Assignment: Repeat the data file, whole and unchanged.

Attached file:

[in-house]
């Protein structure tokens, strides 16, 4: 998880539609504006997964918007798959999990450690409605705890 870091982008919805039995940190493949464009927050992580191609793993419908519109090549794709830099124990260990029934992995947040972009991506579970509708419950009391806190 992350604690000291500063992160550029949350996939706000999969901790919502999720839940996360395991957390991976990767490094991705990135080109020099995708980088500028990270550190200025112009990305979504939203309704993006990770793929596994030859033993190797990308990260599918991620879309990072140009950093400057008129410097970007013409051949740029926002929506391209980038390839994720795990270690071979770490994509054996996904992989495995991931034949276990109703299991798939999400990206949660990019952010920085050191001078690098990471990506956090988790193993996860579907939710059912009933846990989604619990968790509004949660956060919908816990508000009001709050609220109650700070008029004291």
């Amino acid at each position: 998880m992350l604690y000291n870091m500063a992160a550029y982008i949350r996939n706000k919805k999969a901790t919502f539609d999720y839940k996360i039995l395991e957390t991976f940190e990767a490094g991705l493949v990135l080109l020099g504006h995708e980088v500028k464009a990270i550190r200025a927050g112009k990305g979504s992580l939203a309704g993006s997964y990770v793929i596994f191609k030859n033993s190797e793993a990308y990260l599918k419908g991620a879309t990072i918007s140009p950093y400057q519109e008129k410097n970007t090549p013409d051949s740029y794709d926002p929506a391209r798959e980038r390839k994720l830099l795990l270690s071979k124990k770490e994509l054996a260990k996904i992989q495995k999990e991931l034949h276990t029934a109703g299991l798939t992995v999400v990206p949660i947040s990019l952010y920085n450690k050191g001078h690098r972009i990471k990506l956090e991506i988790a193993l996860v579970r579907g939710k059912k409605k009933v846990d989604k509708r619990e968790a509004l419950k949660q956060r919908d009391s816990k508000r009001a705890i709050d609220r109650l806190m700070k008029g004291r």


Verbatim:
[in-house]
């Protein structure tokens, strides 16, 4: 998880539609504006997964918007798959999990450690409605705890 870091982008919805039995940190493949464009927050992580191609793993419908519109090549794709830099124990260990029934992995947040972009991506579970509708419950009391806190 992350604690000291500063992160550029949350996939706000999969901790919502999720839940996360395991957390991976990767490094991705990135080109020099995708980088500028990270550190200025112009990305979504939203309704993006990770793929596994030859033993190797990308990260599918991620879309990072140009950093400057008129410097970007013409051949740029926002929506391209980038390839994720795990270690071979770490994509054996996904992989495995991931034949276990109703299991798939999400990206949660990019952010920085050191001078690098990471990506956090988790193993996860579907939710059912009933846990989604619990968790509004949660956060919908816990508000009001709050609220109650700070008029004291």
């Amino acid at each position: 998880m992350l604690y000291n870091m500063a992160a550029y982008i949350r996939n706000k919805k999969a901790t919502f539609d999720y839940k996360i039995l395991e957390t991976f940190e990767a490094g991705l493949v990135l080109l020099g504006h995708e980088v500028k464009a990270i550190r200025a927050g112009k990305g979504s992580l939203a309704g993006s997964y990770v793929i596994f191609k030859n033993s190797e793993a990308y990260l599918k419908g991620a879309t990072i918007s140009p950093y400057q519109e008129k410097n970007t090549p013409d051949s740029y794709d926002p929506a391209r798959e980038r390839k994720l830099l795990l270690s071979k124990k770490e994509l054996a260990k996904i992989q495995k999990e991931l034949h276990t029934a109703g299991l798939t992995v999400v990206p949660i947040s990019l952010y920085n450690k050191g001078h690098r972009i990471k990506l956090e991506i988790a193993l996860v579970r579907g939710k059912k409605k009933v846990d989604k509708r619990e968790a509004l419950k949660q956060r919908d009391s816990k508000r009001a705890i709050d609220r109650l806190m700070k008029g004291r």